SI Joint and Hip Pain

Learn more about hip pain.

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Woman with back pain on bed.

Hip injuries can be debilitating, with some individuals facing the prospect of limited recovery. Among these injuries, hip arthritis can be particularly detrimental to one’s overall health. Hip pain caused by arthritis can disrupt daily life, affecting work, sleep, and even the simple act of getting ready in the morning. According to the Centers for Disease Control and Prevention, in 2011, 512,000 individuals underwent total hip replacements, with osteoarthritis accounting for 80 percent of these cases. The CDC projects that “by 2040, an estimated 78 million Americans ages 18 years or older are projected to have doctor-diagnosed arthritis” (, 2016). However, there’s hope for relief from hip pain with Platelet-Rich Plasma injections.

Managing hip pain doesn’t have to be a permanent part of your life, and it’s certainly not something you should simply accept as you age. Living with persistent pain is not normal. For those who prefer to avoid surgery, there’s a non-surgical alternative available. Additionally, Regenerative Medicine Therapy presents patients with the opportunity to address conditions like arthritis, bursitis, and other degenerative hip joint issues. At Opdahl Regenerative Medicine in Vancouver, we offer our patients a natural, non-surgical solution through Regenerative Medicine Therapy. Our therapies focus on enhancing the concentration of a patient’s own regenerative tissues and reintroducing them into the affected area, thereby promoting the body’s innate ability to heal itself.

Regenerative Medicine for Joint and Hip Pain

By utilizing a patient’s own blood, concentrating the platelets within it, and subsequently reintroducing them into the affected area, medical practitioners stimulate the body’s innate healing process. PRP is precisely targeted into the damaged ligaments, cartilage, and tendons. At Opdahl Regenerative Medicine in Vancouver, our healthcare professionals recognize the significance of expediting the recovery process. This non-surgical procedure has the potential to significantly ameliorate symptoms, alleviate pain, and restore functionality.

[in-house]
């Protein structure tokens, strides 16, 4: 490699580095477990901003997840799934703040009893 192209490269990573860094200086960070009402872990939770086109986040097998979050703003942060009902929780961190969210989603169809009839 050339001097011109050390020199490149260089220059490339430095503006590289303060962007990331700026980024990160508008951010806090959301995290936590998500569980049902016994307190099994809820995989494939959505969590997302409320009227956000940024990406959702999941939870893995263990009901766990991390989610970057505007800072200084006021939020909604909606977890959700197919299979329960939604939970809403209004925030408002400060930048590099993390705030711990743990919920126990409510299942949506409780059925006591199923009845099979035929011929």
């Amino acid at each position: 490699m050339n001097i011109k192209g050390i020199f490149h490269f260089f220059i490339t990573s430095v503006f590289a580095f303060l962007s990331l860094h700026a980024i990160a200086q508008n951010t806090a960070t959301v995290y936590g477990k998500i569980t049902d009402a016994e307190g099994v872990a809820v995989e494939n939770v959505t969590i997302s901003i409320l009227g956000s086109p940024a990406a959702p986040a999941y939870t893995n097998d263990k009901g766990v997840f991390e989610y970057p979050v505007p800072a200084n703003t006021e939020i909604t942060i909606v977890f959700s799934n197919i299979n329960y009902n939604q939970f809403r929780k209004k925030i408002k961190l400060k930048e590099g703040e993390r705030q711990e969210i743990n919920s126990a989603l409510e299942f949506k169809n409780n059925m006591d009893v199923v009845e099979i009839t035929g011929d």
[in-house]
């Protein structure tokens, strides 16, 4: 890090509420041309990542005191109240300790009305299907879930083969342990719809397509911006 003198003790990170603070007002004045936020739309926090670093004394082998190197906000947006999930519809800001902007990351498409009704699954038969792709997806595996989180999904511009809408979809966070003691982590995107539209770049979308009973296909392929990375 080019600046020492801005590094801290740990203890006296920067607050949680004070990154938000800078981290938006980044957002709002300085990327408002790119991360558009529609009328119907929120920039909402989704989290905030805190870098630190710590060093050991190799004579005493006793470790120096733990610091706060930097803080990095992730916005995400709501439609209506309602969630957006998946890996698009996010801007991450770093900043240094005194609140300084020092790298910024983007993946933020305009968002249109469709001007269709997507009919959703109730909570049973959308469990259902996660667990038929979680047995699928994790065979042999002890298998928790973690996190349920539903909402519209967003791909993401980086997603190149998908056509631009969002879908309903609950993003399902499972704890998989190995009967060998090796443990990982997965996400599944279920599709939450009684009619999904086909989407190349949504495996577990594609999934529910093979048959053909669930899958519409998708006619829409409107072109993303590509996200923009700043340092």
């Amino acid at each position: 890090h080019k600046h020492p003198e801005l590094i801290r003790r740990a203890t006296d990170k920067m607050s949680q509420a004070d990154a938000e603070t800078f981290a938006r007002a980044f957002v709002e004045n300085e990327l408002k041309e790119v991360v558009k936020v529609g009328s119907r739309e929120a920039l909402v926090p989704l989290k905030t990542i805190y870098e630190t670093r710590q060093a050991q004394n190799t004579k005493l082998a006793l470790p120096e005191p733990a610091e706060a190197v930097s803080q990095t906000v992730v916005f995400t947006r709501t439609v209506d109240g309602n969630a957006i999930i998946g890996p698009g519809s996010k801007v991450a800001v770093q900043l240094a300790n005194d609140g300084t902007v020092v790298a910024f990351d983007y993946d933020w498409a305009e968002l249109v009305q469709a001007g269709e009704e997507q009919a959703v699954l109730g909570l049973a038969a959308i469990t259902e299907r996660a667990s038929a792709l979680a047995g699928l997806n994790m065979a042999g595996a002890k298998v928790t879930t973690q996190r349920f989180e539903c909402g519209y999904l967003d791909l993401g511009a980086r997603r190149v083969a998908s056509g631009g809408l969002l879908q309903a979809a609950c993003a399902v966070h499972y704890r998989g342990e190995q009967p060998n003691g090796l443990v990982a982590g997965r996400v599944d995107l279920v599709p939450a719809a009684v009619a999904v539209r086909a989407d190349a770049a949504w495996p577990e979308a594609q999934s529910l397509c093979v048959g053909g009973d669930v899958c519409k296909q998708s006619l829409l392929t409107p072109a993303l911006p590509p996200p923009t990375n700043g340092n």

Hip pain can undoubtedly arise from various causes and is a prevalent issue for many individuals. Ensuring that the correct treatment aligns with an accurate diagnosis is crucial for addressing these injuries effectively. Regenerative Medicine and Platelet-Rich Plasma Injection Therapy can concurrently provide solutions for numerous hip conditions. These injection therapies are particularly effective for addressing issues such as bursitis, arthritis, labral tears, and hip dislocation.

If you have hip pain, some common causes include:

Femoroacetabular Impingement

In femoroacetabular impingement (FAI), bone spurs develop around the femoral head and/or along the acetabulum. The bone overgrowth therefore causes the hip bones to hit against each other, rather than to move smoothly.

Gluteal Tendinosis

While gluteal tendinosis may seem to happen suddenly, usually it is the result of many tiny tears to the tendon that have happened over time.

Greater Trochanteric Pain Syndrome

In conclusion, GTPS, also known as Greater trochanteric pain syndrome, is a common hip condition.

Greater Trochanteric Bursitis

When the bursa (fluid-filled sac near a joint) at the lateral point of the hip is inflamed or swollen and you are experiencing pain in the hip region, you could be suffering from trochanteric bursitis.

Gluteus Medius Dysfunction

Anatomically, the Gluteus Medius is a broad fan shaped muscle originating from the rim of the pelvis (Iliac crest) and inserting with a tendon to the greater trochanter. Usually referred to as a tendinopathy or tendinosis, gluteus medius dysfunction is characterized as a chronic degeneration or tear of the tendon.

Hip Effusion

Many kinds of arthritis can affect the hip joint but by far the most common is osteoarthritis. Some may call osteoarthrits the “degenerative joint disease”.

Hip Labral Tear

A hip labral tear involves the ring of soft elastic tissue, called the labrum, that follows the outside rim of the socket of your hip joint.

Hip Osteoarthritis

Many kinds of arthritis can affect the hip joint but by far the most common is osteoarthritis of the hip, which some people call “degenerative joint disease.

Iliopsoas Bursitis

Bursitis is an inflammation of the bursa. The bursa, a sac filled with fluid adjacent to the joints, acts as a cushion for the joint. The largest bursa of the body is called iliopsoas bursa. Iliopsoas bursa is located between the front side of the joint of the hip and the hip flexor.

Iliopsoas Tendinitis

This refers to inflammation of the iliopsoas muscle. This can also affect the bursa located underneath the tendon of the iliopsoas muscle.

Ischiofemoral Impingement

Ischiofemoral impingement is a syndrome defined by hip pain. This is associated with narrowing of the space between ischial tuberosity and lesser trochanter.

Piriformis Syndrome

The piriformis is a muscle in the back of the thigh by the buttocks. Piriformis syndrome refers to the piriformis muscle irritating the sciatic nerve.

Sacroiliac Arthritis

This refers to degeneration of the cartilage at the joint on either side of your lower back where the sacrum meets the ilium.

Sacroiliac Dysfunction

Whenever an SI joint is irritated or injured, the resultant sacroiliac joint dysfunction may cause pain in the lower back and legs.


“Sacroiliitis” is often used interchangeably with sacroiliac arthritis. However, sacroiliitis can sometimes denote more acute active inflammation from an inflammatory arthritis such as ankylosing spondylitis rather than chronic cartilage degeneration from osteoarthritis.